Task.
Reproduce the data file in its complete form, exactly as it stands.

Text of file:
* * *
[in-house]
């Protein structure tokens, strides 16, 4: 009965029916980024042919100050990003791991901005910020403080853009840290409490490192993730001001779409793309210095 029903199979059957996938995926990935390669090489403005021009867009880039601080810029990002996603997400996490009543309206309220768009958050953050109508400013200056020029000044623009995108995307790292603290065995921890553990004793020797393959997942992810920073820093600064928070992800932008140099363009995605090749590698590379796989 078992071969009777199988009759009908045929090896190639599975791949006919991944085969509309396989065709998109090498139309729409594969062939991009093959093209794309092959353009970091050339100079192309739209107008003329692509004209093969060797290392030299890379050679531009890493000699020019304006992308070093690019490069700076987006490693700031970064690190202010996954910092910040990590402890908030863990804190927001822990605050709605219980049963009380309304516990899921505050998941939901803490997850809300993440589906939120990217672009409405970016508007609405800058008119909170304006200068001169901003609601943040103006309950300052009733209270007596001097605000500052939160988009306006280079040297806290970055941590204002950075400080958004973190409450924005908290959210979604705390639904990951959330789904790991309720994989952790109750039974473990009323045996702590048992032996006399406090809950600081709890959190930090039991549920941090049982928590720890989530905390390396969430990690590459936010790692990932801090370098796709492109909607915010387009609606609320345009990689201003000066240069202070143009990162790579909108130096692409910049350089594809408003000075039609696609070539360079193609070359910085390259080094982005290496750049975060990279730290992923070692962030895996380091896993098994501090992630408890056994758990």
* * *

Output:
[in-house]
């Protein structure tokens, strides 16, 4: 009965029916980024042919100050990003791991901005910020403080853009840290409490490192993730001001779409793309210095 029903199979059957996938995926990935390669090489403005021009867009880039601080810029990002996603997400996490009543309206309220768009958050953050109508400013200056020029000044623009995108995307790292603290065995921890553990004793020797393959997942992810920073820093600064928070992800932008140099363009995605090749590698590379796989 078992071969009777199988009759009908045929090896190639599975791949006919991944085969509309396989065709998109090498139309729409594969062939991009093959093209794309092959353009970091050339100079192309739209107008003329692509004209093969060797290392030299890379050679531009890493000699020019304006992308070093690019490069700076987006490693700031970064690190202010996954910092910040990590402890908030863990804190927001822990605050709605219980049963009380309304516990899921505050998941939901803490997850809300993440589906939120990217672009409405970016508007609405800058008119909170304006200068001169901003609601943040103006309950300052009733209270007596001097605000500052939160988009306006280079040297806290970055941590204002950075400080958004973190409450924005908290959210979604705390639904990951959330789904790991309720994989952790109750039974473990009323045996702590048992032996006399406090809950600081709890959190930090039991549920941090049982928590720890989530905390390396969430990690590459936010790692990932801090370098796709492109909607915010387009609606609320345009990689201003000066240069202070143009990162790579909108130096692409910049350089594809408003000075039609696609070539360079193609070359910085390259080094982005290496750049975060990279730290992923070692962030895996380091896993098994501090992630408890056994758990």